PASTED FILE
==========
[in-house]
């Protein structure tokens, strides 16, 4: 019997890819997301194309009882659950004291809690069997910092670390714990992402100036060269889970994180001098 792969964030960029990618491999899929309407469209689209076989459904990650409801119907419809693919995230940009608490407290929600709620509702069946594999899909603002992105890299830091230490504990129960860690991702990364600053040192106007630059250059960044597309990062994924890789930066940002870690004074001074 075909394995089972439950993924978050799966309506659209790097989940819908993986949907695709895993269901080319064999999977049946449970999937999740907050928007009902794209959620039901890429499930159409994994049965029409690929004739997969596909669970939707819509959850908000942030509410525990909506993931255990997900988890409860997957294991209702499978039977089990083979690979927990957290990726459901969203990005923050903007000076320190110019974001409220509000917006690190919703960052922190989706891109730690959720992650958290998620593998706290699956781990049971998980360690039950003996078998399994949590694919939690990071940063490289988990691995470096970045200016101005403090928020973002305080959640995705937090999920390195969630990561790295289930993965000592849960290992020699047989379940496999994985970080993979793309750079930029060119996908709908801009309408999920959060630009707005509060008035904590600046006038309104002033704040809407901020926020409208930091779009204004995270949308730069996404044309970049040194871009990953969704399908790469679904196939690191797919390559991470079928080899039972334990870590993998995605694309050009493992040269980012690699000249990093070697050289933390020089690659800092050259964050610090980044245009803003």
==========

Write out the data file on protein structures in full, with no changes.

[in-house]
């Protein structure tokens, strides 16, 4: 019997890819997301194309009882659950004291809690069997910092670390714990992402100036060269889970994180001098 792969964030960029990618491999899929309407469209689209076989459904990650409801119907419809693919995230940009608490407290929600709620509702069946594999899909603002992105890299830091230490504990129960860690991702990364600053040192106007630059250059960044597309990062994924890789930066940002870690004074001074 075909394995089972439950993924978050799966309506659209790097989940819908993986949907695709895993269901080319064999999977049946449970999937999740907050928007009902794209959620039901890429499930159409994994049965029409690929004739997969596909669970939707819509959850908000942030509410525990909506993931255990997900988890409860997957294991209702499978039977089990083979690979927990957290990726459901969203990005923050903007000076320190110019974001409220509000917006690190919703960052922190989706891109730690959720992650958290998620593998706290699956781990049971998980360690039950003996078998399994949590694919939690990071940063490289988990691995470096970045200016101005403090928020973002305080959640995705937090999920390195969630990561790295289930993965000592849960290992020699047989379940496999994985970080993979793309750079930029060119996908709908801009309408999920959060630009707005509060008035904590600046006038309104002033704040809407901020926020409208930091779009204004995270949308730069996404044309970049040194871009990953969704399908790469679904196939690191797919390559991470079928080899039972334990870590993998995605694309050009493992040269980012690699000249990093070697050289933390020089690659800092050259964050610090980044245009803003």